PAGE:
March 12, 2012
FOR IMMEDIATE RELEASE
CONTACT: Dennis O’Shea
David M. Phillips, a veteran of 22 years in university admissions, student aid and enrollment management and a leader in applying statistical analysis to student recruitment and support, has been appointed vice provost for admissions and financial aid at The Johns Hopkins University.
Phillips, who will join Johns Hopkins on May 1, will be responsible for shaping undergraduate classes at the Krieger School of Arts and Sciences and Whiting School of Engineering, both on the university’s Homewood campus. His position, overseeing both the admissions and student financial aid offices, is a new one and reports directly to Lloyd B. Minor, the university’s provost and senior vice president for academic affairs.
“Throughout his career, David has pursued a purposeful, strategic, coordinated approach to the critical work of enrolling a talented, motivated, diverse class of undergraduates,” Minor said. “He is superbly qualified to help Johns Hopkins continue to attract students prepared to take full advantage of the unique opportunities Johns Hopkins offers.”
Phillips has been at the University of Pennsylvania since 2008, first as vice dean of admissions and now as deputy dean of admissions for strategic planning. He previously served in important roles at Columbia University, most recently as assistant dean for enrollment management services in the university’s Undergraduate Division of Student Affairs.
Phillips said he was pleased to be joining a highly selective and successful university that, over the past 10 years, has consistently set new records for applications while enhancing the academic quality and diversity of entering classes. He said he looks forward to strengthening the collaboration of the admissions and financial aid offices with each other, with the faculty and academic advisers, and with alumni who encourage prospective students to consider Johns Hopkins. Important to that collaboration, he said, is providing strong, data-driven analysis; consistently assessing how well initiatives are meeting their goals; and leading full discussions of trends and issues with all involved.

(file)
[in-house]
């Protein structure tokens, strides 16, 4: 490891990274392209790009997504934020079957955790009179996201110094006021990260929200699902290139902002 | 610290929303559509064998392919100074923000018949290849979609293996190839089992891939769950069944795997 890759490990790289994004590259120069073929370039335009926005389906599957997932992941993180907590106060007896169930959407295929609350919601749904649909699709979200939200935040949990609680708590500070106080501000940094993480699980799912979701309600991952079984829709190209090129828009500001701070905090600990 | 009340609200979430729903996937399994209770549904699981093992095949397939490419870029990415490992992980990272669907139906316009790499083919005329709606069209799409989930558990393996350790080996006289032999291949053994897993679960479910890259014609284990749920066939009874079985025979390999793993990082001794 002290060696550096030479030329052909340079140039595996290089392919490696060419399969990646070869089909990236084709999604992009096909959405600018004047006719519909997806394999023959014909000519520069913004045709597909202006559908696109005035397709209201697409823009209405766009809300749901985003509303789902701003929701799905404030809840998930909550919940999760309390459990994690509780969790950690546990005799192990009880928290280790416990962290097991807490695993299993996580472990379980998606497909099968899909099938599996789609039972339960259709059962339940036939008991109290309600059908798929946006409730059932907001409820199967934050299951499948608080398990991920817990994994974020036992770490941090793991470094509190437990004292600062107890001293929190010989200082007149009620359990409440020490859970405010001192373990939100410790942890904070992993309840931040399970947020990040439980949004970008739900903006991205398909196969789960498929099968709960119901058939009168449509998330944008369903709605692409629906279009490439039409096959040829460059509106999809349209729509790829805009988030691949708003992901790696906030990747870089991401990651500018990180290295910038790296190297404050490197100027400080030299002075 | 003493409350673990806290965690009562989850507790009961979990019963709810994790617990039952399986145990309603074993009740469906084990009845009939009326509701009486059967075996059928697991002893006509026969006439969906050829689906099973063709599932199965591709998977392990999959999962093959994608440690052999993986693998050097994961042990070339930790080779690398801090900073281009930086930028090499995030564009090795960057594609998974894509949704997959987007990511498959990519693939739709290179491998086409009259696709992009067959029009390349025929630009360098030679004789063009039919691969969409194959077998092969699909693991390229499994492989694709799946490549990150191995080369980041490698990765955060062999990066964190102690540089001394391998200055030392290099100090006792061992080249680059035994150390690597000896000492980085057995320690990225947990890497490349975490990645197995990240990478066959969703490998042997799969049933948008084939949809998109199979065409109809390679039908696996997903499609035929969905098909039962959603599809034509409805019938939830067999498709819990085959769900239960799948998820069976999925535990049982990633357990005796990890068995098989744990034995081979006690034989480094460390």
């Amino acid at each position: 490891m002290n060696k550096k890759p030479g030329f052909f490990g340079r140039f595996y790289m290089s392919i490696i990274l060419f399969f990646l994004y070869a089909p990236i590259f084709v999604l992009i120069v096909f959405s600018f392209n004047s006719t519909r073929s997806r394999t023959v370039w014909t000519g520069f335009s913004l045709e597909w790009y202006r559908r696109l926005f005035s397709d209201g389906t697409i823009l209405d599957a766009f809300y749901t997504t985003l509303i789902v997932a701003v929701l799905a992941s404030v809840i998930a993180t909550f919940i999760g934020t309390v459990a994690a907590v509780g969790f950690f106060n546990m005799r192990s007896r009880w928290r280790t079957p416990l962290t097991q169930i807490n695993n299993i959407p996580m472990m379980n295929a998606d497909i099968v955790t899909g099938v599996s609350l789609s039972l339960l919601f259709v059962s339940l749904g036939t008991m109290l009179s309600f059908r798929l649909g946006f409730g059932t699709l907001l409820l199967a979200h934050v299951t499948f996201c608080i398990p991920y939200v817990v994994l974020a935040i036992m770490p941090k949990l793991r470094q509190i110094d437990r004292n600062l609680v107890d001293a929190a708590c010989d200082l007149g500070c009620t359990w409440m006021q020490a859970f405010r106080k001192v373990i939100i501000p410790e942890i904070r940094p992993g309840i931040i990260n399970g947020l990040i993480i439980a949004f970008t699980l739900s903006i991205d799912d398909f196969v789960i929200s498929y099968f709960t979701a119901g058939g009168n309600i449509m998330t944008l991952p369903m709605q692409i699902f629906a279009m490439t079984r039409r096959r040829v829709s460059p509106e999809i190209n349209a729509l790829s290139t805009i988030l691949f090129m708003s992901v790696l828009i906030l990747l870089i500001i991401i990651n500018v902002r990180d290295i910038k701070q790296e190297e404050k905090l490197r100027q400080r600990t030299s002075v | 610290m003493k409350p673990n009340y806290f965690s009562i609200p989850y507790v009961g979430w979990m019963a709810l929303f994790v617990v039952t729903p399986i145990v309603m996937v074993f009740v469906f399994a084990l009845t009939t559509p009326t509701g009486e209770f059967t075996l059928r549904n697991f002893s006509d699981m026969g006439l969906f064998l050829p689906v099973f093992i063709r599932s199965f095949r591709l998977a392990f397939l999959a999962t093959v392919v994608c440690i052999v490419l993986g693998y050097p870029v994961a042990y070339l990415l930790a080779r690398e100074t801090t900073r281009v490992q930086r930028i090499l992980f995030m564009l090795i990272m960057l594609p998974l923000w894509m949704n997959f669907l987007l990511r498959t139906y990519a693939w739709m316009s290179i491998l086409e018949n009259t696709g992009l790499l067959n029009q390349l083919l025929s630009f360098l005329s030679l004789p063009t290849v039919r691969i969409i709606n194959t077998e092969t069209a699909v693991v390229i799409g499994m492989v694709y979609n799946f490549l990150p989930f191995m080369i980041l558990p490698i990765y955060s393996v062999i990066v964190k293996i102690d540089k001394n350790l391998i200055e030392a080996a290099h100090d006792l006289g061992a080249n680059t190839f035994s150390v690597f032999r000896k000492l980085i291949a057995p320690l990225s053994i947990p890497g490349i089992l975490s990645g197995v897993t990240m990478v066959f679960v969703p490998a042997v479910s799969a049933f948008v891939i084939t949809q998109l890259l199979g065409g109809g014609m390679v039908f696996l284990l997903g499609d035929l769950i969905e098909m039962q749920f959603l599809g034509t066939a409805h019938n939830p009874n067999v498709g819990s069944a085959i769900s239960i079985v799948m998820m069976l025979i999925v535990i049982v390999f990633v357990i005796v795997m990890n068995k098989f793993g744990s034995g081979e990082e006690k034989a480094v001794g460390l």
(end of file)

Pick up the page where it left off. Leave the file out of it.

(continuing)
“Johns Hopkins has been on a great upward trajectory,” Phillips says. “The question is how to position ourselves to continue along that trajectory and how to collaborate with the whole university to continue attracting the students that are right for Johns Hopkins.”
That approach is reflected in his work at Penn, where he has ensured that units within the Admissions Office are driven by a clear strategy and coordinate closely with each other in pursuit of the university’s goals. He has contributed toward a 38 percent increase in applications and enhanced diversity and academic quality in the freshman class. Among other assignments at Columbia, he managed a staff of 13 responsible for strategy, data modeling and analysis, process improvement, and database systems for the offices of undergraduate admissions, financial aid and advising.
Phillips is a 1987 graduate of Bard College.